2. In the Silverlight category Installed Templates, select the WCF RIA Services Class Library template and name it ProductRiaLib.
  3. 2.png

    This creates the ProductRiaLib (service client proxy) and ProductRiaLib.Web (service server project) under the ProductRiaLib solution virtual folder. We can rearrange projects using separate solution folder groups, which does not change the physical directory structure. For this tutorial, we just leave the virtual solution folder there. When the RIA Services class library projects are created, the RIA Service Link has automatically been added between the server and client proxy projects.

  4. Delete the default Class1.cs file in both the server and client proxy library projects. The initial solution should look like this.
  5. 3.png

Setting Entity Framework and Database Context

  1. Right-click References in the ProductRiaLib.Web project and select Manage NuGet Packages…
  2. 4.png

    Entity Framework is listed in the All section of the Online side menu. Click the Install button to start the package installation process. Follow the prompts to complete the installation of Entity Framework 4.3.1. You can install Entity Framework by executing commands in the Package Manager Console, especially when you need different versions of the Entity Framework. Details are described on the NuGet site.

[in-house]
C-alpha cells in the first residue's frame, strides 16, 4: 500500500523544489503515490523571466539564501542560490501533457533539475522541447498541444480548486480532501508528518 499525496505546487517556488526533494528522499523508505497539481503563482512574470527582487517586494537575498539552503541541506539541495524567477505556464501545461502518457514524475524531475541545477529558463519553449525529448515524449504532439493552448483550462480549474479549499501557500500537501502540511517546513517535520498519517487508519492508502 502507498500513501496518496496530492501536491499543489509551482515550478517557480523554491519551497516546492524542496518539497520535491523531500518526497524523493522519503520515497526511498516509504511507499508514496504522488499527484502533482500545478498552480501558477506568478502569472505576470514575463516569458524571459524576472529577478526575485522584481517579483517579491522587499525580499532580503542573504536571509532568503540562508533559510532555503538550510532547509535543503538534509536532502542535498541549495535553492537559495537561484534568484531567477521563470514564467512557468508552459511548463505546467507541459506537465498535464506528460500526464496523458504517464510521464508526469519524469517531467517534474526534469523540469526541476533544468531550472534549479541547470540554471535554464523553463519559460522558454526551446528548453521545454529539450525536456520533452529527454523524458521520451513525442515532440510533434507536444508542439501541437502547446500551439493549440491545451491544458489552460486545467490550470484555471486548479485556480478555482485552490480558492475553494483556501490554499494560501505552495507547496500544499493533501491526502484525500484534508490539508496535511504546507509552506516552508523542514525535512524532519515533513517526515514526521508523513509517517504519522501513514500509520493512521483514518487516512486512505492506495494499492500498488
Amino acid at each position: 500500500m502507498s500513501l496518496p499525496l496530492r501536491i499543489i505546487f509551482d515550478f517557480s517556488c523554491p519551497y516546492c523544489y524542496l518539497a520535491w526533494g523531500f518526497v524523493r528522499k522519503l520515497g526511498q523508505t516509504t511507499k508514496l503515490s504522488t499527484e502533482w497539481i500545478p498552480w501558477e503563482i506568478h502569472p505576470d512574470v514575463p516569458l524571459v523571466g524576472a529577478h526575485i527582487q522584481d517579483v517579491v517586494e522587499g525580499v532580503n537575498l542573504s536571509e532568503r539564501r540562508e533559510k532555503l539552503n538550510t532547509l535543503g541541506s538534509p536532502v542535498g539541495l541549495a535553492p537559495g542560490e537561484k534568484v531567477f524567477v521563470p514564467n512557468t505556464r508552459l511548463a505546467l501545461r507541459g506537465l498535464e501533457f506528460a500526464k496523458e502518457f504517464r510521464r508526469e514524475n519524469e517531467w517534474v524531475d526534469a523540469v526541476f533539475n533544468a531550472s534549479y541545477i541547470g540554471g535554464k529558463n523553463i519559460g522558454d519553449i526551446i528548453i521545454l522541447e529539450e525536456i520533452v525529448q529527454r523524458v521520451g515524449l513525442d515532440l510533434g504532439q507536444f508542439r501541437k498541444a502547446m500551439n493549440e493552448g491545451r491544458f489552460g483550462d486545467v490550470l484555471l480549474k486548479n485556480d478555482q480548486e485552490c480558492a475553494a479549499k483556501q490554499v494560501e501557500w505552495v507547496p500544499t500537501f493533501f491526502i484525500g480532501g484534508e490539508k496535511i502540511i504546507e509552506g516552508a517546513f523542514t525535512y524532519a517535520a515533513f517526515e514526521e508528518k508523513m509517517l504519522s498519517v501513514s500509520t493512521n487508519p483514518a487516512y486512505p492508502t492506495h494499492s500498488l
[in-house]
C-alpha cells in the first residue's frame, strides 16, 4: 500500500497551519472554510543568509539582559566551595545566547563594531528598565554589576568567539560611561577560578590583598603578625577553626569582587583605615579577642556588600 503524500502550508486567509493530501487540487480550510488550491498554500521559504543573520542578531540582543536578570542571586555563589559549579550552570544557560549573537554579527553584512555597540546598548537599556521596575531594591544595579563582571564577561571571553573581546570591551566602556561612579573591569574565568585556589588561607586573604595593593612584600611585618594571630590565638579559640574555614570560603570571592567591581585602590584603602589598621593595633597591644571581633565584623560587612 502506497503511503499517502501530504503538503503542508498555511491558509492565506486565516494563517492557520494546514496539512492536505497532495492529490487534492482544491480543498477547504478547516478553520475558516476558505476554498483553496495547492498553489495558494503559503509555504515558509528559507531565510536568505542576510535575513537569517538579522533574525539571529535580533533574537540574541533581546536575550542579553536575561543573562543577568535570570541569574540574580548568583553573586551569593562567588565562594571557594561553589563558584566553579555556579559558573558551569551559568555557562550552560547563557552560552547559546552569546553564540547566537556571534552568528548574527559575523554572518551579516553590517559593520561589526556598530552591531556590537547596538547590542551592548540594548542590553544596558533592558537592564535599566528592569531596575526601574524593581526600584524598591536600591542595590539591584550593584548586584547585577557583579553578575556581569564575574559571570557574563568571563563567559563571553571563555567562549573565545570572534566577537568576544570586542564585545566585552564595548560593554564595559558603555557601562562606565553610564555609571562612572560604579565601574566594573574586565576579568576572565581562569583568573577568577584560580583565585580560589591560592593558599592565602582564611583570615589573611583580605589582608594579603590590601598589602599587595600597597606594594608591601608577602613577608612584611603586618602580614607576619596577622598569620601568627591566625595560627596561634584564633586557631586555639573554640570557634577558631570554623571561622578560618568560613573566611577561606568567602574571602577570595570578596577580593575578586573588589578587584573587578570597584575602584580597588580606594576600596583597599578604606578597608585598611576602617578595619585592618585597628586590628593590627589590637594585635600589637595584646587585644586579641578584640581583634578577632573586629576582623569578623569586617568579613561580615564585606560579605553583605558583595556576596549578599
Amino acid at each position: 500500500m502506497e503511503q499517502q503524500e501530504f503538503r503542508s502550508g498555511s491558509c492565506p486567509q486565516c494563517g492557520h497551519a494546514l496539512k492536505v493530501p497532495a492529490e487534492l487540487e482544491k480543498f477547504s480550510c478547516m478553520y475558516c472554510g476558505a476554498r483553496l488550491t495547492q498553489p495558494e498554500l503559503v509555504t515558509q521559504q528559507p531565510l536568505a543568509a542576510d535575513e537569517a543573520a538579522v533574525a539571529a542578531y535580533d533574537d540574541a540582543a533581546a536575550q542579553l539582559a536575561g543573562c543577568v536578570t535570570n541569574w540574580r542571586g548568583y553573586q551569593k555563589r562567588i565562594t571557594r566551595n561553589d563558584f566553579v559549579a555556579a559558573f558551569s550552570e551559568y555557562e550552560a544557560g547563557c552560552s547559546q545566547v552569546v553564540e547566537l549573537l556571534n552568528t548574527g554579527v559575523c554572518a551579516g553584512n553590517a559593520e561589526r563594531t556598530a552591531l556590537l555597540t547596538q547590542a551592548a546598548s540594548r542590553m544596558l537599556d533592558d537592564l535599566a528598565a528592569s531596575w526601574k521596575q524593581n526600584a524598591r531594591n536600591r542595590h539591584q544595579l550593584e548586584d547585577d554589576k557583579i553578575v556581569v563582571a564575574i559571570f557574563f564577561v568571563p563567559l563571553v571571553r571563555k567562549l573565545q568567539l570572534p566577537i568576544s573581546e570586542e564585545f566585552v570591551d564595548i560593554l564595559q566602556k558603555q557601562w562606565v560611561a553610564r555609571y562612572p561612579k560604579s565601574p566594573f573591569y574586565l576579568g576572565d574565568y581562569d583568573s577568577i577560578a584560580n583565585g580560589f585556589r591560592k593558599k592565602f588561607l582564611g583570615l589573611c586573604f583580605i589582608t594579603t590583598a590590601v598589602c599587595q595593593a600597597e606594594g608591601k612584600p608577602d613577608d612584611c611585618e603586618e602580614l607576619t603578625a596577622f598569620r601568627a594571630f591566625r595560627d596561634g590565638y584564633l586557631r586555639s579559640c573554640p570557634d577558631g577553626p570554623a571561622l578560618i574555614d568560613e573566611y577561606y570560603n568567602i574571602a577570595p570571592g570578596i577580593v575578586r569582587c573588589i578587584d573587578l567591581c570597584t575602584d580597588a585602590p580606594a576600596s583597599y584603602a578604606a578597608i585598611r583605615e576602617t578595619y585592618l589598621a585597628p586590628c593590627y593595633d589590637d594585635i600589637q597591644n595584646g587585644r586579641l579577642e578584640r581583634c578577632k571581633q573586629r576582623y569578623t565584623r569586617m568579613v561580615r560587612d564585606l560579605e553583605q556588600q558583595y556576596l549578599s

5.png

  3. Add a folder named Models into the ProductRiaLib.Web service server project and then add two files into the folder.
  4. The Product.cs file holds the data entity classes:

    using System;
    using System.Collections.Generic;
    using System.ComponentModel.DataAnnotations;
    
    namespace ProductRiaLib.Web.Models
    {
        public class Product
        {
            public int ProductID { get; set; }
            public string ProductName { get; set; }
            public int? CategoryID { get; set; }
            public Decimal? UnitPrice { get; set; }                
            public bool OutOfStock { get; set; }
            
            public virtual Category Category { get; set; }
        }